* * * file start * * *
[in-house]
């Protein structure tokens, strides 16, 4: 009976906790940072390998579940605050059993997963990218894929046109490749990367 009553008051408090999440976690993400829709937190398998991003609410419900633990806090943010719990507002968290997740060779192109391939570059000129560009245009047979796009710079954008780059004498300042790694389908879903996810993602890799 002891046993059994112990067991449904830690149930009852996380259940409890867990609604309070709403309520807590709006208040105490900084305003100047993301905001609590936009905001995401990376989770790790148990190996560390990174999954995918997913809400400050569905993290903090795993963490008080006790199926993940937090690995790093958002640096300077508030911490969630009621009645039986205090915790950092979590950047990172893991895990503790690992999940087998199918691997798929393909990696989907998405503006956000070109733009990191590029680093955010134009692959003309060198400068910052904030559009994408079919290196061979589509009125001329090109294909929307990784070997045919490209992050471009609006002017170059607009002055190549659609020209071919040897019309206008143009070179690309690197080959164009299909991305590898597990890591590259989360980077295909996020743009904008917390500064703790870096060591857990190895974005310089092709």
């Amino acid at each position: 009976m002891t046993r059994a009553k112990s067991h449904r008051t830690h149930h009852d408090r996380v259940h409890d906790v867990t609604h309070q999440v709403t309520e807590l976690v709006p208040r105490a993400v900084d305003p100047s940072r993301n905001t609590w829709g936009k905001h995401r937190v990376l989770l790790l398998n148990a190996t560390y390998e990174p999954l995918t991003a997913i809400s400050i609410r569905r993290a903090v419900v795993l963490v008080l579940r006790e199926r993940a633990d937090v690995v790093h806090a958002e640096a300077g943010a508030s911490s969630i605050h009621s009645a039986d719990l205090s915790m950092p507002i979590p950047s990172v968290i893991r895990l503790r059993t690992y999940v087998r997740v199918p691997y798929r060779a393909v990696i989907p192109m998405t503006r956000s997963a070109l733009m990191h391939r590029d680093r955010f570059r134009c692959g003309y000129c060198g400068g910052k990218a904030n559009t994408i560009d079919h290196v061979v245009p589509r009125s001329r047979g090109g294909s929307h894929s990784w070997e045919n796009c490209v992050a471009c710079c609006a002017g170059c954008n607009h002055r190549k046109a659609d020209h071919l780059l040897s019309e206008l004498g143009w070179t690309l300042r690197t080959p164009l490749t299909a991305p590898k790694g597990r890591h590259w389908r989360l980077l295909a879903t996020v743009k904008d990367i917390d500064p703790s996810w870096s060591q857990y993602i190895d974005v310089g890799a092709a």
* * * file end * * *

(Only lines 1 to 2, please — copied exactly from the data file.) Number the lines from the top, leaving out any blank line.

[in-house]
């Protein structure tokens, strides 16, 4: 009976906790940072390998579940605050059993997963990218894929046109490749990367 009553008051408090999440976690993400829709937190398998991003609410419900633990806090943010719990507002968290997740060779192109391939570059000129560009245009047979796009710079954008780059004498300042790694389908879903996810993602890799 002891046993059994112990067991449904830690149930009852996380259940409890867990609604309070709403309520807590709006208040105490900084305003100047993301905001609590936009905001995401990376989770790790148990190996560390990174999954995918997913809400400050569905993290903090795993963490008080006790199926993940937090690995790093958002640096300077508030911490969630009621009645039986205090915790950092979590950047990172893991895990503790690992999940087998199918691997798929393909990696989907998405503006956000070109733009990191590029680093955010134009692959003309060198400068910052904030559009994408079919290196061979589509009125001329090109294909929307990784070997045919490209992050471009609006002017170059607009002055190549659609020209071919040897019309206008143009070179690309690197080959164009299909991305590898597990890591590259989360980077295909996020743009904008917390500064703790870096060591857990190895974005310089092709």